What’s magnificent, then, is the way that Kroll Show manages to skewer not only dudes like the host of the ultimate in horrible dude shows, Daniel Tosh, but dudes who like Tosh, and even the other shows that dudes who like Tosh watch. It’s like a full-frontal assault on dude culture and the ideologies that support it, but in dickfest drag.
In fact, Kroll is one masculine drag show after another, each fitted into the bounds of a popular reality show genre, “docudrama,” music videos, or teenage melodrama. In all but the teenage melodrama, characters “play” themselves, which provides the first level of performance: Bobby Bottleservice is a “real” guy, but he plays the role of Bobby Bottleservice for various reality programs (Ghost Bouncers, Very Much Reluctant Gigolos), sitting for interviews with the camera, amping up interactions with his “friends”/co-stars, and participating in the staging of artificial drama to provide a form of narrative structure.
But that’s just the first layer — a level of performativity to which we’ve gradually grown accustomed. The second layer is Kroll’s performance of a reality star’s performance of “real self.” Here’s where the show could easily descend into the valley of toothless, SNL-style pastiche, reproducing, but not commenting, on the original performances of masculinity. And if you were just watching the visuals, that’s what it’d look like: a pitch perfect reproduction of the aesthetics that govern low-budget, cable-filler reality: slow-mos, filler replays, hashtags, cheap digital interview backgrounds, stagey font choices, 7th-grade-style use of filters, musical montages, and gag sound effects abound.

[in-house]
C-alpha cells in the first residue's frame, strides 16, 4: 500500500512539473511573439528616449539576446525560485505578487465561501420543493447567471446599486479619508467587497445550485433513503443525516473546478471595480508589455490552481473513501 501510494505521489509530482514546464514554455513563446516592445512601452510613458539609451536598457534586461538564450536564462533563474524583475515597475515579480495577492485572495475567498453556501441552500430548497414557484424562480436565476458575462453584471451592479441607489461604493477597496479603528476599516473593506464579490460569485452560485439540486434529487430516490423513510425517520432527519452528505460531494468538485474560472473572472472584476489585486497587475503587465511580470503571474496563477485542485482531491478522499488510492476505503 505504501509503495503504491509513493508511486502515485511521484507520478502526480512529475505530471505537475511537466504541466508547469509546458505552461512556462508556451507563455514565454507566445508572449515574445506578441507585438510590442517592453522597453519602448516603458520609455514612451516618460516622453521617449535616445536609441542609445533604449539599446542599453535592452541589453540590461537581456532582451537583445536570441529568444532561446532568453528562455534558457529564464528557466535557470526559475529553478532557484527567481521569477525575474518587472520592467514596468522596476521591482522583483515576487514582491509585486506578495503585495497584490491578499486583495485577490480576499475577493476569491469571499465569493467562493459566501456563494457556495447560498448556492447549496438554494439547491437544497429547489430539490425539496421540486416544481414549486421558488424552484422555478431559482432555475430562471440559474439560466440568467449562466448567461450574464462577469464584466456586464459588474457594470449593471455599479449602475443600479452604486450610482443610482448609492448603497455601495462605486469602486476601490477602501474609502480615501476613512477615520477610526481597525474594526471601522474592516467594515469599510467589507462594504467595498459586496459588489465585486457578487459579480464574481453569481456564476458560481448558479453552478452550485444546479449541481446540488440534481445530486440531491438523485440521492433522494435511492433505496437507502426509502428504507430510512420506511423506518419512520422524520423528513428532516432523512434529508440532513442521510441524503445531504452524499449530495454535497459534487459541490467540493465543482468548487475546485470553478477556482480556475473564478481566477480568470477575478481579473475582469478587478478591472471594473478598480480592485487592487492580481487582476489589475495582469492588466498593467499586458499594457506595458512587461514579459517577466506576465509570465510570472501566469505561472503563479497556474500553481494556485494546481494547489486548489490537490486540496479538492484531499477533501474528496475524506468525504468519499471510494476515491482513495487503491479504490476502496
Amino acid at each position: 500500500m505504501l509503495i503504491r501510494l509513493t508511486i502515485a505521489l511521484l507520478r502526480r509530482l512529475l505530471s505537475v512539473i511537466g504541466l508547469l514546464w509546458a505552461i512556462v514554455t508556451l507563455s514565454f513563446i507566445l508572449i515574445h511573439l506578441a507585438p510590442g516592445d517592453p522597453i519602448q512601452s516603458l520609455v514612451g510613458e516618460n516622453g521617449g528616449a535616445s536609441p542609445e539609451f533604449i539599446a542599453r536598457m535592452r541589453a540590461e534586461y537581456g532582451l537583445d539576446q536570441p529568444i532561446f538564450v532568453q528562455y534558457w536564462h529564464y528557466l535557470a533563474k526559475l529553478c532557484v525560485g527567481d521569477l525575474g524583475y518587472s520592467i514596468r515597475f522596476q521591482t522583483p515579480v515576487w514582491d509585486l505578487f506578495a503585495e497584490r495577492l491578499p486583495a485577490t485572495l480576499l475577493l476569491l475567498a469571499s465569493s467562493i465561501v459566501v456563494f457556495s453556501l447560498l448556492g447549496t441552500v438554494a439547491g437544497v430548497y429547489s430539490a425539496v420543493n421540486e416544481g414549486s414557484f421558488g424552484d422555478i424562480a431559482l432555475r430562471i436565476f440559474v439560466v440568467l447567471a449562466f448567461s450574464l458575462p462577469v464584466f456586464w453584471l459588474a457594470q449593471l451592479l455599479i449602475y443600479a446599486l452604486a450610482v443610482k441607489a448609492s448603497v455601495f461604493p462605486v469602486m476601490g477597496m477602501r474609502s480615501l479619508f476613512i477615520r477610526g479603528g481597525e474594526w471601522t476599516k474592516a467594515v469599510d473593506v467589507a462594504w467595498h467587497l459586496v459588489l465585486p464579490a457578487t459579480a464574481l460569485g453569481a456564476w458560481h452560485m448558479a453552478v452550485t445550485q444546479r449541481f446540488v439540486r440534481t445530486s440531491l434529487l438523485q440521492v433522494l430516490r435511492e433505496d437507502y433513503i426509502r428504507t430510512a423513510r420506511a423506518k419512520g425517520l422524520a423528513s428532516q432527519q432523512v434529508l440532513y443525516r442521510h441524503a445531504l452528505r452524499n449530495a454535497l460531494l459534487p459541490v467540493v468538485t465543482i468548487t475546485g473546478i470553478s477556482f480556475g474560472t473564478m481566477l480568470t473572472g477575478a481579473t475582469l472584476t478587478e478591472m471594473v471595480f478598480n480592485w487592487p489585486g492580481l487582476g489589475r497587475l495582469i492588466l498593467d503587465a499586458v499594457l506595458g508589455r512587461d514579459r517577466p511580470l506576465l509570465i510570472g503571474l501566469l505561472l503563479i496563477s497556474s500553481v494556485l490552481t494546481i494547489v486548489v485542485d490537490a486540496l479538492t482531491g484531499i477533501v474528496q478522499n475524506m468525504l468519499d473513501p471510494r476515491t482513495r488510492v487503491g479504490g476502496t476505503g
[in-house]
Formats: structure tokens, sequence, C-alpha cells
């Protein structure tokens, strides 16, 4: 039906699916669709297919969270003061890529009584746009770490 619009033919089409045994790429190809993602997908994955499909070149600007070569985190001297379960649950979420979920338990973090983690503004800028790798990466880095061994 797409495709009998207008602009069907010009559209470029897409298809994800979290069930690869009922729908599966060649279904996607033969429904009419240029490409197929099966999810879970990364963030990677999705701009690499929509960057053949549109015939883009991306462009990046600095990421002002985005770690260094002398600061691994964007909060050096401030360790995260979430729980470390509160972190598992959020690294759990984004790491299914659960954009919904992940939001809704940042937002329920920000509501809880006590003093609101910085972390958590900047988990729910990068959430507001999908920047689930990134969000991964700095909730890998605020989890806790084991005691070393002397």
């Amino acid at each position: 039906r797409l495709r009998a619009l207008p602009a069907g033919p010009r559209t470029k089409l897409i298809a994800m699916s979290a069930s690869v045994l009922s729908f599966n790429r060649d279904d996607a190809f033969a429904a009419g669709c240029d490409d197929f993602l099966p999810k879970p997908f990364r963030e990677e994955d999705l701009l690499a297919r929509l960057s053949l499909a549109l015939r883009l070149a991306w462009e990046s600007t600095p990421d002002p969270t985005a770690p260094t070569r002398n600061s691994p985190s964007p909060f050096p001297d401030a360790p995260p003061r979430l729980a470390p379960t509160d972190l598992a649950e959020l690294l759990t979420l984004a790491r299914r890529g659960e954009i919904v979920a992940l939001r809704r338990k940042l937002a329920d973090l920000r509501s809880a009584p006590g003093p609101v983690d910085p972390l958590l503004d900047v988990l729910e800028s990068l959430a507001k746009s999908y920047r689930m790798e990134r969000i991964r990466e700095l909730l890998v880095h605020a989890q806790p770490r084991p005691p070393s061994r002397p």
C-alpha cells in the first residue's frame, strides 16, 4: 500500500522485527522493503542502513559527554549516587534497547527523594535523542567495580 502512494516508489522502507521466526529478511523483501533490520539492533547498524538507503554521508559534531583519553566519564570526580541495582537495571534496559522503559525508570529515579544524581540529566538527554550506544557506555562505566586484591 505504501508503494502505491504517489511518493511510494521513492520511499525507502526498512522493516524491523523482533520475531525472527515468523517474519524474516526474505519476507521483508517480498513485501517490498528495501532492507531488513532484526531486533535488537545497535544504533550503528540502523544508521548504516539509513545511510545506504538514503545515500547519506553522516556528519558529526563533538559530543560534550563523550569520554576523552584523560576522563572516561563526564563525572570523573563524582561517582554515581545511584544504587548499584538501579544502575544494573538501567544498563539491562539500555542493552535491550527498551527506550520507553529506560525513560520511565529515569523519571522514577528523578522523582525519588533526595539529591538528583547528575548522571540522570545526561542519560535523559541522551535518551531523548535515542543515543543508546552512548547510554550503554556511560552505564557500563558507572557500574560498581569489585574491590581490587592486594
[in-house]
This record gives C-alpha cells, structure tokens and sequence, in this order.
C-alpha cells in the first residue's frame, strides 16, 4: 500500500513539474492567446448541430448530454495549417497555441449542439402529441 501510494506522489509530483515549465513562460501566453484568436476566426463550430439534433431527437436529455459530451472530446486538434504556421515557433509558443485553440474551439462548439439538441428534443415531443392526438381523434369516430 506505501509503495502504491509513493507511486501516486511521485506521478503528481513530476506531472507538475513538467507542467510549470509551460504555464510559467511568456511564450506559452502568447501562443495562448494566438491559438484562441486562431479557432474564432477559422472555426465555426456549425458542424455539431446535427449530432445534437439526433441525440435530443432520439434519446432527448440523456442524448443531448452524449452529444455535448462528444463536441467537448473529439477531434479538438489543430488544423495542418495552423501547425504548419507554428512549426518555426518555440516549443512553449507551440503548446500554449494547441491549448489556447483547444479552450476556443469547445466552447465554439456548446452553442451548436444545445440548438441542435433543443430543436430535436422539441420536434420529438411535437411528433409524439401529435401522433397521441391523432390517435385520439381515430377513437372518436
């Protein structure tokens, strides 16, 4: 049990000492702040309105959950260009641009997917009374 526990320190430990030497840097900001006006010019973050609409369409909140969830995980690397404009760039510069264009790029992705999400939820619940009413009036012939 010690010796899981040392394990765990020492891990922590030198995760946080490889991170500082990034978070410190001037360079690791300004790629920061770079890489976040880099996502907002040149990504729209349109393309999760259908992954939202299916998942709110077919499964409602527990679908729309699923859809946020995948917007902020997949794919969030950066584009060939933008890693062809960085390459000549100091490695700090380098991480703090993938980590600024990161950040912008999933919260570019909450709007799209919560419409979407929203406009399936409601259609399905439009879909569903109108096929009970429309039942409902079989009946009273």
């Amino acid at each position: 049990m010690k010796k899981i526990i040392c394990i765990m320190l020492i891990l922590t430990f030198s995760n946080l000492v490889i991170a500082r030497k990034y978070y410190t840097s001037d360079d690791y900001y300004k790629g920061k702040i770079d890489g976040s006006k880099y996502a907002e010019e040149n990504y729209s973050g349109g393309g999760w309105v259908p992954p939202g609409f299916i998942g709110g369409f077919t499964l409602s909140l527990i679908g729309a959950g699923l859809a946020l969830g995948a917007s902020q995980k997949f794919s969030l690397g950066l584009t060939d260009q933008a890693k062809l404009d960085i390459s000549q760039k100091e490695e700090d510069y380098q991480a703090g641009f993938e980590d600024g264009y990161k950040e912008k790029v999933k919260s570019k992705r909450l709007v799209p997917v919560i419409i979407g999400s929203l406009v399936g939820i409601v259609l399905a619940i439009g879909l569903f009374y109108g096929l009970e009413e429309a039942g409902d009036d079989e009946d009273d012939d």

What elevates Kroll from precise pastiche, however, is alienating content. Take the Season One commercial for “Screws,” which starts out like a shot-for-shot reproduction of a Home Depot ad until, suddenly, the helpful employee suggests that what the middle-class white couple really wants, in terms of home improvement, is advice on how to make a secret room….where they can hide captives.
On another show, the joke might end there — it’s 30 seconds in, after all, which would make it a perfect commercial length. But the commercial keeps pushing: this couple wants to use the secret room to hide their molestation victims, and the reason the employee is so skilled at offering advice is because he, himself, was molested as a child; eventually, the couple lock him up and, when he tries to yell for help at commercial’s end, the husband figure, played by Kroll, breaks into a demonic, child-molester yell.
Written out, this all sounds in very poor taste. But the best satire often is: as Jerry Lewis famously explained, “if the comic can berate and finally blow the bully out of the water, he has hitched himself to an identifiable human purpose.” What the “Screws” sketch does, then, isn’t just to make us giggle at the mundane set-up of a bourgeois home improvement commercial, but show the performativity of good American capitalist citizenship.
In the store, these two look like the most average white Americans possible — which is another way of saying that they look like the people we see in commercials — but that’s a performance. If Kroll showed them buying materials and going home to watch football and let them moulder in the garage, okay, that’s a nice NPR-style joke, but it doesn’t make the performance outrageous and visible enough. Through dark, twisted means, “Screws” makes the ideology that underpins and naturalizes this type of commercial legible. It’s “too much,” but if you’re not slightly uncomfortable by what a piece of satire is doing, then either it’s doing it wrong or you’re watching it wrong.